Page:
Reeds Solicitors have an excellent track record in the successful defence of members of the Armed Forces before a Court Martial.
We always work closely with our clients to ensure that every aspect of their defence is explored and prepared in detail, and that their case is presented to the Panel with the utmost care and precision.
We understand that the Court Martial process can be a daunting experience for any military personnel, but our experienced team always ensure that contact with their Solicitor and/or Barrister is available as frequently as possible; with regular appointments to not only prepare their defence, but also provide advice as to the nature of the Court Martial process itself.
One of our most recent successes before Court Martial involved the successful defence of a member of the armed forces for a sexual offence, where we provided representation from the very first court appearance right through to the conclusion of the Court Martial; securing an acquittal almost two years later.
Please see below some information that may assist you regarding this process.
If you are arrested by the service police in connection with an alleged military offence, you are entitled to have a legal representative present at your interview. All service police interviews must be conducted in accordance with the Police and Criminal Evidence Act 1984.
It may be that the service police contact you, via your unit, asking you to attend for an interview, this is known as a voluntary interview. Your rights are exactly the same. You do not have to speak to the service police until you have received proper legal advice.
In either of these situations please contact us to request assistance.
Charging and the Service Prosecution Authority
The decision on whether to charge you with an offence is not the responsibility of the service police. Once the investigation has concluded your case will be referred to the Service Prosecution Authority who will make a recommendation to your Commanding Officer whether enough evidence exists to charge you and if so how the case should be dealt with. The final decision on whether to charge you rests with your Commanding Officer.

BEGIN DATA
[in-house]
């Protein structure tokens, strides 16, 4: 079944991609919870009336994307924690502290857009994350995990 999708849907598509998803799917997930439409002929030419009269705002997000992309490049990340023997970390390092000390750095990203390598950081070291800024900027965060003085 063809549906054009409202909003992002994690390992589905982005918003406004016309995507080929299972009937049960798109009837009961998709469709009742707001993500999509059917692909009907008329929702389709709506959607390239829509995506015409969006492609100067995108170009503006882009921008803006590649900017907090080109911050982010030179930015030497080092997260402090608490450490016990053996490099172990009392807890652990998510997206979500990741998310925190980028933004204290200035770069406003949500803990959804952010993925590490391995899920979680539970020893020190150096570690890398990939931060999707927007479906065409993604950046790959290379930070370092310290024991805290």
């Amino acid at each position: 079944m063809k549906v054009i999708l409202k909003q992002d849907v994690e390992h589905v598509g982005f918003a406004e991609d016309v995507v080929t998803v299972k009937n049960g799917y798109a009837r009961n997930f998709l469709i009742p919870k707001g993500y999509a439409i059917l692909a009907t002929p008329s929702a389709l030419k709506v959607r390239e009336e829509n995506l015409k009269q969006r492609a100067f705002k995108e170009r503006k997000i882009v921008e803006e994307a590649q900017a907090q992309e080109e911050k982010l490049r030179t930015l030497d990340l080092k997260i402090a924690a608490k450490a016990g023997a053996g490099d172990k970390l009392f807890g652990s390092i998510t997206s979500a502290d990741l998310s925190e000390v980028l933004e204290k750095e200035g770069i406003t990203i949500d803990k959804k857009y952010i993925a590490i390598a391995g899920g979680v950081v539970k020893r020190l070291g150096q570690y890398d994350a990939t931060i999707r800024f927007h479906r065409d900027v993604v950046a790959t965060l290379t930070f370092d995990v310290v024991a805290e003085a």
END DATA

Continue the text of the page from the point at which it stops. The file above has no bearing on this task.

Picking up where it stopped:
Court Martial Proceedings
Once your case is referred to Court Martial it will either be held at Court Martial Catterick or Court Martial Bulford. You should be allocated an assisting officer and receive details of your Preliminary Hearing Date. Regardless of who represented you at the police station, if you require our assistance please contact us and we can either represent you privately or apply for legal aid on your behalf.
Fees and Funding
To have a solicitor present at your service police interview is free of charge. The bill for our services is submitted to the Armed Forces Criminal Legal Aid Authority (AFCLAA).
If you are to face trial by Court Martial, either by election or referral, you will be entitled to legal aid paid for by AFCLAA. If you lodge an appeal to the Summary Appeal Court, your representation will again be funded by AFCLAA. In both these situations there is a possibility that you may be asked to contribute to your defence costs.
Should Legal aid not be available to you and whilst every case is different we give you the option of a fixed fee for most cases – so you know exactly how much you have to pay.
Please note any advice and assistance prior to any interview will be charged at an hourly rate.
June 2021 – Client SB